- TRIMMED MEAN
- Alpha trimmed mean. The final estimate is the mean of the values excluding the alpha (a fraction between 0 and 0.5) upper and lower values.
- MODE
- a maximum likelihood mean. This is essentially an iteratively sigma (the standard deviation) clipped mean, where values outside of a given number of sigmas of the mean value are rejected on each pass until convergence is achieved. The standard deviation is always based on the variation of the data contributing to each output value.
- SIGMA CLIPPED MEAN
- the mean of the values left after rejecting those outside of a given number of standard deviation of the initial mean. The standard deviation is derived from data variances if available, otherwise a standard deviation based on the variation of the data is used.
- THRESHOLD CLIPPED MEAN
- the mean of the values after rejecting values above and below defined thresholds. Note this usually applies to the output data range if some internal normalisation is performed (MAKEBIAS and MAKEFLAT).
- MINIMUM AND MAXIMUM EXCLUSION MEAN
- the mean after the

minimum and maximum values are rejected. - BROADENED MEDIAN
- the median if the number of input data values is less than five. The mean of the central few values if the number of inputs is larger.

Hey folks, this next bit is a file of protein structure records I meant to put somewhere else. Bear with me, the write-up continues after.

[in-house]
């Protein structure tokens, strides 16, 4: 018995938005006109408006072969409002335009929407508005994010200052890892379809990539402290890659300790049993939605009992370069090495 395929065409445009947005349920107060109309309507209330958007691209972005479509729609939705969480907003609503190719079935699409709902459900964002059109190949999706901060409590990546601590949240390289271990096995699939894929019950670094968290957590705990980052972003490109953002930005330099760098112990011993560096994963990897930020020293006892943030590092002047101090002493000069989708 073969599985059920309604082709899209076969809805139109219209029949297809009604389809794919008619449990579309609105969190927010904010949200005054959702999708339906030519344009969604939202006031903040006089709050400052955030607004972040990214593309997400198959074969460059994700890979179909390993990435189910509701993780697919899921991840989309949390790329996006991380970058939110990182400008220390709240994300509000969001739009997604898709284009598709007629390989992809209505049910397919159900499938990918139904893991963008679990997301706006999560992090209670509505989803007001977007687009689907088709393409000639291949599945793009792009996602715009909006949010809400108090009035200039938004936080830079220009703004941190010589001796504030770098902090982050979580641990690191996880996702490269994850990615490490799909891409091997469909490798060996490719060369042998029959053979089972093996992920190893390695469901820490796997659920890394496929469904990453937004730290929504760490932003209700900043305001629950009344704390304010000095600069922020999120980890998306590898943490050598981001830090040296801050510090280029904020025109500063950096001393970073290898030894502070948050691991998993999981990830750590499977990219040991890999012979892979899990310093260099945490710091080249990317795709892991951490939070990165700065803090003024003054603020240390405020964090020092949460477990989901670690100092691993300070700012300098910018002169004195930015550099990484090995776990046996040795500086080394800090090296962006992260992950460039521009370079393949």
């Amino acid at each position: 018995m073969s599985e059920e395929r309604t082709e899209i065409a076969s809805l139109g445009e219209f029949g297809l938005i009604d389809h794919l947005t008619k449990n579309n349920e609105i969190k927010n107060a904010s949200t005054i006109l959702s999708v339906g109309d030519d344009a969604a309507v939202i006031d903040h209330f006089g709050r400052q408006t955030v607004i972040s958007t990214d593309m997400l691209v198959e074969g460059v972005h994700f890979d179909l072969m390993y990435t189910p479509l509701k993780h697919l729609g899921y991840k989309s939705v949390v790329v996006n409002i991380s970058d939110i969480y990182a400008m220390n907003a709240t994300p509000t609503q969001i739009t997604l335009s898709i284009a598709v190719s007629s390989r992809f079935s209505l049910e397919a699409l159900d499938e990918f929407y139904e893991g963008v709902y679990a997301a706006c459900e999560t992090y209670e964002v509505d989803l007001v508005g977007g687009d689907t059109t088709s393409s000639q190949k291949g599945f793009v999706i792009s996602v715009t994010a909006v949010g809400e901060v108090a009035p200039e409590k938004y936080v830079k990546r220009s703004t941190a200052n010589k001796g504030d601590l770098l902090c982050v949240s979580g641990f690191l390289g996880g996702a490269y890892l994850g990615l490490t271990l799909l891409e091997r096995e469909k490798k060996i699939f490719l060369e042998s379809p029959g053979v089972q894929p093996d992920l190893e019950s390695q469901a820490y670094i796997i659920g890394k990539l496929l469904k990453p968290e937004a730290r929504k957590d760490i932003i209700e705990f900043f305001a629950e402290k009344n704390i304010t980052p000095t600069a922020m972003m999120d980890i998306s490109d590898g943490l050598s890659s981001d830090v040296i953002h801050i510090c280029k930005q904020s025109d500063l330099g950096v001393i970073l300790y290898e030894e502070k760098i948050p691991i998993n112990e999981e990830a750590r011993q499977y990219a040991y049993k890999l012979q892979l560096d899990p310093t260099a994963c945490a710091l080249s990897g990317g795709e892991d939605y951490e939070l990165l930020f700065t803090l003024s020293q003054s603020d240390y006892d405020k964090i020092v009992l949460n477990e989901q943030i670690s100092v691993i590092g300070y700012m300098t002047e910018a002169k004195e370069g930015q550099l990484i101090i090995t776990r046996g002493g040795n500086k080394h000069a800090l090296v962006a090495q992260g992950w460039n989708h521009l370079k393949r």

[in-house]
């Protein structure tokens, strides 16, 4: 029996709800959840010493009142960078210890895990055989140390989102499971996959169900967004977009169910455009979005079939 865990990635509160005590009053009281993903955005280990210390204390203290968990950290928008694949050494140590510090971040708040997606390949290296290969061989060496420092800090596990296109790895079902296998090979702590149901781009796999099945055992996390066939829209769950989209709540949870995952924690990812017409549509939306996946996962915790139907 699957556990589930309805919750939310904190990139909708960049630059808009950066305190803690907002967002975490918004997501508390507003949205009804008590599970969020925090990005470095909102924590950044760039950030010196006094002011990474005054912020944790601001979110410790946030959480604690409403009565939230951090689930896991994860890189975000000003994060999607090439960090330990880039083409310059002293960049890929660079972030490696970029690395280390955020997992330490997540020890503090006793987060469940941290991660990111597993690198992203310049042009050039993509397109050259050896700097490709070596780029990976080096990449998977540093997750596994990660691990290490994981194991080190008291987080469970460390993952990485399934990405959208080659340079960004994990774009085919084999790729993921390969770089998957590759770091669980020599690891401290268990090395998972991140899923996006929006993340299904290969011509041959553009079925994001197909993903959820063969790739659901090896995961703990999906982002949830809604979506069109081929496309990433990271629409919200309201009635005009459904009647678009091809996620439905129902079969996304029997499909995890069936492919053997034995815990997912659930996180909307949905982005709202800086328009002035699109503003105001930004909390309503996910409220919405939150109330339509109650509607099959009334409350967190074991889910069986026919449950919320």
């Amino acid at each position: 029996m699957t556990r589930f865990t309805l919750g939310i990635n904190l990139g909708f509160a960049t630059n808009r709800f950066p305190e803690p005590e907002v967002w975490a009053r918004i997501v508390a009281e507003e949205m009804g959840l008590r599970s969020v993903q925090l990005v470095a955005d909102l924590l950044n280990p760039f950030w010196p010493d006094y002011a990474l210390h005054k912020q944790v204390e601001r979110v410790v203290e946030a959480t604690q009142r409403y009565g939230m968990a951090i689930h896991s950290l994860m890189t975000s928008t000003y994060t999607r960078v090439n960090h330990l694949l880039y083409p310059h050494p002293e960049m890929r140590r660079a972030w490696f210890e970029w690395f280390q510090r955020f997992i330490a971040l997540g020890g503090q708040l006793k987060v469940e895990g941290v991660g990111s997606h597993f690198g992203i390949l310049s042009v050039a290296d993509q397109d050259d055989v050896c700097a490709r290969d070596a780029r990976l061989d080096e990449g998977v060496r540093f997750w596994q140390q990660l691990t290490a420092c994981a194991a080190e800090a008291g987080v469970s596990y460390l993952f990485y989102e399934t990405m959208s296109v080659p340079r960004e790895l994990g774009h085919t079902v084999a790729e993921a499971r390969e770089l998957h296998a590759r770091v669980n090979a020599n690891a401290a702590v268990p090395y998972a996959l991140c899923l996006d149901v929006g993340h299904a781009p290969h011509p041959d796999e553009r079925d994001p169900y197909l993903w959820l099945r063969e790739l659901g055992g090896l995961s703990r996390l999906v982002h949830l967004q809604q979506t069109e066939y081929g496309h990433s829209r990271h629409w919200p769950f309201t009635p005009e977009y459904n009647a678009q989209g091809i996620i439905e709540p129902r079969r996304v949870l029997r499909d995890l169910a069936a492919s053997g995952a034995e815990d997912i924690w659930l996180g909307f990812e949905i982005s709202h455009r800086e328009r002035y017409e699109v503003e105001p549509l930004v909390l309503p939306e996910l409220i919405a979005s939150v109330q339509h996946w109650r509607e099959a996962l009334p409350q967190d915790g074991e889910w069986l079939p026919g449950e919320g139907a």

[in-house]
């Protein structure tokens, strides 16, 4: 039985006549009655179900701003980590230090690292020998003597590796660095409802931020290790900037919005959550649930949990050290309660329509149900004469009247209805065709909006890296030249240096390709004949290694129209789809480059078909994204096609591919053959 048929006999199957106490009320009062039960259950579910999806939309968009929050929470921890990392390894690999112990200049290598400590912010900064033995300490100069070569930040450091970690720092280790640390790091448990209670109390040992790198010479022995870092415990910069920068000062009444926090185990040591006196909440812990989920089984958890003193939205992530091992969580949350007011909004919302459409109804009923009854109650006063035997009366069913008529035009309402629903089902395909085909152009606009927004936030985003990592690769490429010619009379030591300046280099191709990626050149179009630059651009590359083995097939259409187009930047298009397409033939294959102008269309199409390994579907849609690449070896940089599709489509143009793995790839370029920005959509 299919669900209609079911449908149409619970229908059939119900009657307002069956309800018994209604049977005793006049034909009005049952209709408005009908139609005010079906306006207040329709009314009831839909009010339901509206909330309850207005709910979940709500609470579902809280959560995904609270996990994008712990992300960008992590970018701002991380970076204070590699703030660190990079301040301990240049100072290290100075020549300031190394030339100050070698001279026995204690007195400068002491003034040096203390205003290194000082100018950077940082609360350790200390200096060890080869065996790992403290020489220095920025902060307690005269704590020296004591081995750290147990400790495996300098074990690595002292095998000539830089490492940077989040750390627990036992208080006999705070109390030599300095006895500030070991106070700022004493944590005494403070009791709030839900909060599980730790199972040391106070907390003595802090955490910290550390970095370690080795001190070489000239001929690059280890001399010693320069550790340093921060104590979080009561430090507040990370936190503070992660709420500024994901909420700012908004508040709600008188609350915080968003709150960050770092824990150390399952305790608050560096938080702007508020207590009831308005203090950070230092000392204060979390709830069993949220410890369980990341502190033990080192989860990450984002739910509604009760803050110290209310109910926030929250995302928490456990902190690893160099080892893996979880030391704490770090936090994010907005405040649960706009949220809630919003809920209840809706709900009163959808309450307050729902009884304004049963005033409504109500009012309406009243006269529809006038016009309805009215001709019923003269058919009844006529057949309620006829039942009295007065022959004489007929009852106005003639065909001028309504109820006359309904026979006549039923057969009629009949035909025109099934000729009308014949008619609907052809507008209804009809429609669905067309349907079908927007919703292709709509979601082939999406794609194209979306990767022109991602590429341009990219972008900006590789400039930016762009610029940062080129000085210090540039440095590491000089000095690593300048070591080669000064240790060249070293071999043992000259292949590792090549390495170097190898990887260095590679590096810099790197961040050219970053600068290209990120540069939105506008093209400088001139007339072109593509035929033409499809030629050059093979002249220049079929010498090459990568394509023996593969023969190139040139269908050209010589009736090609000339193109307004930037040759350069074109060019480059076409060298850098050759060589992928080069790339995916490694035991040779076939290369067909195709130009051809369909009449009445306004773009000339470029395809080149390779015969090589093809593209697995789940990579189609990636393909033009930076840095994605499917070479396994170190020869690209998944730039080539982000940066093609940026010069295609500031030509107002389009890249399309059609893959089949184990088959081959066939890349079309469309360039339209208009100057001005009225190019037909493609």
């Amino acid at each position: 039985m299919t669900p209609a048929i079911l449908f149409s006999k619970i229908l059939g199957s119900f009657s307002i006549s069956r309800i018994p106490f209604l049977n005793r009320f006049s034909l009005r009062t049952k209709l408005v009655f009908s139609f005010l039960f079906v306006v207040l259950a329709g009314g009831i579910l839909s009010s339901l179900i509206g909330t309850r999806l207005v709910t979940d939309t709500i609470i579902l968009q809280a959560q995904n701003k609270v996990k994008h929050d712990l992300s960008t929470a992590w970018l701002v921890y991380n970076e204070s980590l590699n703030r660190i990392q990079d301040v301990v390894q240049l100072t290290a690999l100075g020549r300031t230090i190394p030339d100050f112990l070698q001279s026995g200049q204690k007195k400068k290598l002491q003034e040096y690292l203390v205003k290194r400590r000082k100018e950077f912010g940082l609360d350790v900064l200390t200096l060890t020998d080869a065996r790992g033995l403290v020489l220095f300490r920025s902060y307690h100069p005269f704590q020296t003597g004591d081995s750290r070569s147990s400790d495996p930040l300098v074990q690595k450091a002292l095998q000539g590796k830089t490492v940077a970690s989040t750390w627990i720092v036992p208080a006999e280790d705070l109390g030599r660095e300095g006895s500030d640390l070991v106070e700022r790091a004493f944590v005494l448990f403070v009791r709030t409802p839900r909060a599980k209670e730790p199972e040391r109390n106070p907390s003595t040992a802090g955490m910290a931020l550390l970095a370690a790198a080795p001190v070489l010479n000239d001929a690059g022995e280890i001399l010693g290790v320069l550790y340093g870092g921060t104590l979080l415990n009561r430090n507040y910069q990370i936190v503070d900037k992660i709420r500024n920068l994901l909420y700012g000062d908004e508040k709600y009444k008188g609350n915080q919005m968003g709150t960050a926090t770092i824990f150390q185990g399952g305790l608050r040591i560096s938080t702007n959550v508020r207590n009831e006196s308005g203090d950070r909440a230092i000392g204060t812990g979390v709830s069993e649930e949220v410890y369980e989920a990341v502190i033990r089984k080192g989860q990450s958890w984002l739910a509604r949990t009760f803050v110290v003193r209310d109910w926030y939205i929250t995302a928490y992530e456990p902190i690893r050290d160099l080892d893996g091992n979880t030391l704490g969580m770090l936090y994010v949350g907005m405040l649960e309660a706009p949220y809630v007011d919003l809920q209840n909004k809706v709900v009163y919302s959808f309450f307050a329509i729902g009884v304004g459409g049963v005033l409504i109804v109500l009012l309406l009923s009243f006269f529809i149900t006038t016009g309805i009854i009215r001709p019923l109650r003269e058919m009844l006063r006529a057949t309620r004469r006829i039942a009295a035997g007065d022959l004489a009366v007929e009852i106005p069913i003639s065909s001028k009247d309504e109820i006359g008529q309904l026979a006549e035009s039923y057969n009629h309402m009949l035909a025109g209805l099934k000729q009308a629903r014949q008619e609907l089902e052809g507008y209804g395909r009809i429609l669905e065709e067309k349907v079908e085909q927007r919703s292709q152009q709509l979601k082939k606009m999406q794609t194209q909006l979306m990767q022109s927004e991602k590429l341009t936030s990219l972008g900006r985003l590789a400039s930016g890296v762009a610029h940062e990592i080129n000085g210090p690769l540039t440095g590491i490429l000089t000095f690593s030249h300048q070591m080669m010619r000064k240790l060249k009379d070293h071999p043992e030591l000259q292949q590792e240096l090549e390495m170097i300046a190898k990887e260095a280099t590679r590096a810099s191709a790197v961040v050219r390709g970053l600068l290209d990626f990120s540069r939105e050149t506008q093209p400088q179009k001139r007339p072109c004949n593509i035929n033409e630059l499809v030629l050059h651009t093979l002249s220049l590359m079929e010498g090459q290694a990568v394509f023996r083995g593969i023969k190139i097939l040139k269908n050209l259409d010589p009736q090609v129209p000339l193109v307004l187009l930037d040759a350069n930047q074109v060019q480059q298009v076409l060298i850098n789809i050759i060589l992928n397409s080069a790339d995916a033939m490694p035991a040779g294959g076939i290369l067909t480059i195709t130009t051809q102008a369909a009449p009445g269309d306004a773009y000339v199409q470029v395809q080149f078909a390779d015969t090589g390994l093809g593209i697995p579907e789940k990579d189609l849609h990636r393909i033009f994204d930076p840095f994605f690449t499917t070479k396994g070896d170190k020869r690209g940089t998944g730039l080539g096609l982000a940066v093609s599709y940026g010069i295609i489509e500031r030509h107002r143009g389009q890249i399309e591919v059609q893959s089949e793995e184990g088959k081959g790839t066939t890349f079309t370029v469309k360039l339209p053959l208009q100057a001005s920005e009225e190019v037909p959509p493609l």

- SIGMA CLIPPED MEDIAN
- the weighted median of the values left after rejecting those outside of a given number of standard deviations of the initial mean. The standard deviation is derived from data variances if available, otherwise a standard deviation based on the variation of the data is used.
- UNWEIGHTED MEDIAN
- an unweighted median. A simple median of the data values. No weighting is taken into account. This is significantly faster than the weighted median, but takes no account of the known errors in the measurements.
- DRIZZLE
- or variable-pixel linear reconstruction, maps weighted input data into pixels in a subsampled output image. In order to avoid convoluting the output image with the large input pixel size, the input pixels are shrunk before it is averaged into the output image.

All of these methods, support variance propagation, provided that the input data errors have an approximately normal distribution.

In general if the input data comprise less than 5 datasets and spurious values are expected to be present, it is very difficult to perform better than the median, and this is the normal default.

**ASTEXP** Exports
coordinate
system
information
from
images. 131

**ASTIMP** Imports
coordinate
system
information
into